There is a lot to be annoyed by in Tom Cruise's latest film, Oblivion.
To begin with, the script is flat and drained of any kind of humour or fizz. The dialogue is dead, and the characterisation is less than minimal.
It is also corny and cheesy and America-centric. Even in a world that has been destroyed by nuclear war, where countries and states no longer exist, it is still all about the
Somehow the last Superbowl ever played becomes a reference point for the end of
The story and style is derivative, and reminiscent of a hundred science-fiction films that came before it, including Alien, Prometheus, Mad Max, Planet of the Apes. Everything you see and hear reminds you - if you've watched enough sci-fi - of something else. There are few original ideas here.
And yet, the film has something. It looks fantastic, the CGI is effective and seamless, and gives a sense of the scale of the devastated planet. And the design of the spacecraft and all the tech devices on earth is convincing and impressive.
Also, the way that the story is revealed keeps you wanting to know more. We are introduced to a world that has been ruined by a nuclear war that humanity had to fight against the evil Scavengers, an alien race that invaded Earth. Humanity won, but lost their home planet, and now have to emigrate to one of Saturn's moons.
Yet things are not as they seem, and the strongest aspect of the movie is how we the viewers are given little pieces of information to tease us with pieces of the truth, without the whole story being revealed.
And somehow near the end I began to buy it, despite the unlikely coincidences, the improbable plot turns, the lack of clear explanations. The film pulled me in, and made me root for humanity in its battle for survival. It had enough invention and power in the story to hold my interest.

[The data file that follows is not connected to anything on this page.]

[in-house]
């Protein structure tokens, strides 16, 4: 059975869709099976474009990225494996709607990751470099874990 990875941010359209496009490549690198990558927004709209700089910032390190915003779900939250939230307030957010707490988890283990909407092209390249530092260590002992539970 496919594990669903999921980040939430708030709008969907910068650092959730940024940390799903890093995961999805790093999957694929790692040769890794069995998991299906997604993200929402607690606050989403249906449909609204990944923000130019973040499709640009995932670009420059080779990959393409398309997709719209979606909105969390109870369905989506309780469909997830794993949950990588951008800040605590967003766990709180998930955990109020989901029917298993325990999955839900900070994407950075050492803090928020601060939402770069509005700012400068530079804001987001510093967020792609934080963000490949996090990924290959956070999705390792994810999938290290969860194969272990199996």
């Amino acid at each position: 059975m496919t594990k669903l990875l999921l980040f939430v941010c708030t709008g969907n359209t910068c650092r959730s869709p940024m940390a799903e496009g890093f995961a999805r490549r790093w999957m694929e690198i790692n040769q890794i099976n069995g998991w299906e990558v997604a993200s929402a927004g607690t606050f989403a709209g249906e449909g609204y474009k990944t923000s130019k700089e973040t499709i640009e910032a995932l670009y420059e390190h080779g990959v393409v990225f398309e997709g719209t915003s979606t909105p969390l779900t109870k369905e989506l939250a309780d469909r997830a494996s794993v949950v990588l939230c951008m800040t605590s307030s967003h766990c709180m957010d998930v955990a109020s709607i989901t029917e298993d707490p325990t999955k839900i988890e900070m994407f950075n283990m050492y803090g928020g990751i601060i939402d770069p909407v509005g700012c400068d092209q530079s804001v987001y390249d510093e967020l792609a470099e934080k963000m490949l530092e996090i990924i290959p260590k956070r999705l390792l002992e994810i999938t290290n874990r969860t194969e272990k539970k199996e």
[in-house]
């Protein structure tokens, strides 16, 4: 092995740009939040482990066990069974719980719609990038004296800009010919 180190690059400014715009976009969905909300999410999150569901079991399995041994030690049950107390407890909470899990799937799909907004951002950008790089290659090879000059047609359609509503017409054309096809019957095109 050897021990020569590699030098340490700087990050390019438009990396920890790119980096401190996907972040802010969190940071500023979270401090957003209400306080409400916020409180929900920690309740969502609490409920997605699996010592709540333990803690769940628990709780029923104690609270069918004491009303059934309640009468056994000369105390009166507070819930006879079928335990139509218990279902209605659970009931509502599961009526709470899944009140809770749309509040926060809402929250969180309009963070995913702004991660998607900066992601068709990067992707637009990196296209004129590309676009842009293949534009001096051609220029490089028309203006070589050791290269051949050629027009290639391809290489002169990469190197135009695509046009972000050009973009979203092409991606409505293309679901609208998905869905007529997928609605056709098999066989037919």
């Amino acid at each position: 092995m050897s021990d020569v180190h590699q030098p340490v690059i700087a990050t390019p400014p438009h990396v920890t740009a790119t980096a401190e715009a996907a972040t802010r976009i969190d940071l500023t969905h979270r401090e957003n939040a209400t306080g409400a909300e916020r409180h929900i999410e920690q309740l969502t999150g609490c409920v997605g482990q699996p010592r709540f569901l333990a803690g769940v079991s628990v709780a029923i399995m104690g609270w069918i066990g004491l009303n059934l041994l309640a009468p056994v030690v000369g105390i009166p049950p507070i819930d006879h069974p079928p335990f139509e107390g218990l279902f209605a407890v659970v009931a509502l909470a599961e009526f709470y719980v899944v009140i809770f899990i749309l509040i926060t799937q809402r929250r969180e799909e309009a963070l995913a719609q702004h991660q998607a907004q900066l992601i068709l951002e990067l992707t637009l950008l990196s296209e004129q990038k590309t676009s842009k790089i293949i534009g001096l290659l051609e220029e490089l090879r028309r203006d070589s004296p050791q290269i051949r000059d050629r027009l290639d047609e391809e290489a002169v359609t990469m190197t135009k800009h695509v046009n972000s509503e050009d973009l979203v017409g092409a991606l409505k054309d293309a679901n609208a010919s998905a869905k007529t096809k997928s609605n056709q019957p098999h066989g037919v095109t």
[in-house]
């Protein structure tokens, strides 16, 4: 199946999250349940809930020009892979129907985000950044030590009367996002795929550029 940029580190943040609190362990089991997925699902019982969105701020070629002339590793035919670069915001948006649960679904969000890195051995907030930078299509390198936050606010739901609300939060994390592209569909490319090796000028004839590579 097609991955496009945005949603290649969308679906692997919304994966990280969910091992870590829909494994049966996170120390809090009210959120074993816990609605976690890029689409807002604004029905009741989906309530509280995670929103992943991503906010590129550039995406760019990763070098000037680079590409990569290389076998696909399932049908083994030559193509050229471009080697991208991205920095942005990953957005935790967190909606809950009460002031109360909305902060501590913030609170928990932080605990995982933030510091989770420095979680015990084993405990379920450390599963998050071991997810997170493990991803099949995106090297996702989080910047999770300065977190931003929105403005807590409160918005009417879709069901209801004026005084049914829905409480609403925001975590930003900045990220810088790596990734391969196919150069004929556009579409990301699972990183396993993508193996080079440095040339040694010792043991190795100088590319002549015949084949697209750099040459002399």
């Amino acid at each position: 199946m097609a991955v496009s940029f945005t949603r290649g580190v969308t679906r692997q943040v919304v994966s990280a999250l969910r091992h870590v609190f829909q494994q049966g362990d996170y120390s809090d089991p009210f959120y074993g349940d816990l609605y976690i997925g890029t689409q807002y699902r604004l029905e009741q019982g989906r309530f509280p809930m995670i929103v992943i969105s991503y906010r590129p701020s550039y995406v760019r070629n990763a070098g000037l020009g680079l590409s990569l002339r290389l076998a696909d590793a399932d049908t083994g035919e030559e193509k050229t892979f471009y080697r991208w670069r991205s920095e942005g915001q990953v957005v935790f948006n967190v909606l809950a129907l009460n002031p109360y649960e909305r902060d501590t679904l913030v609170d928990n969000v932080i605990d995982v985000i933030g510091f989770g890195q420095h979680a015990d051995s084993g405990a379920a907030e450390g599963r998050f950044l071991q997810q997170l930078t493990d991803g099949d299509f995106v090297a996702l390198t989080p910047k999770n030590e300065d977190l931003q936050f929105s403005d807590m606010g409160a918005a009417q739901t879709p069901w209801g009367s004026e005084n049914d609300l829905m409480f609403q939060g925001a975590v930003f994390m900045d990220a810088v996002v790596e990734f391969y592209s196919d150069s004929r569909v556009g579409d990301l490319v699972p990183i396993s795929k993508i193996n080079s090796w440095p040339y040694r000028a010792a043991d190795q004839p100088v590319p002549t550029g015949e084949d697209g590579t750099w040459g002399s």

The end is corny too, but there is something seductive about the film as a whole. The views of an empty wasteland, the beautiful shots of light and dark and the clash between the two (filmed by the cinematographer that made Life ofPi), contribute to this seduction.
And Tom Cruise gives a relatively restrained performance. No-one else in the film really gets a look in, not even Morgan Freeman, but Cruise doesn't abuse all the focus on him and is relatively restrained, even subtle at times.
If you can suspend disbelief, and let go of the annoyance at the damp script and the derivative nature of the plot, then this is actually quite enjoyable. It is kind of preposterous, doesn't make a huge amount of sense, and it is a bit cheesy, yet there is still something here worth seeing.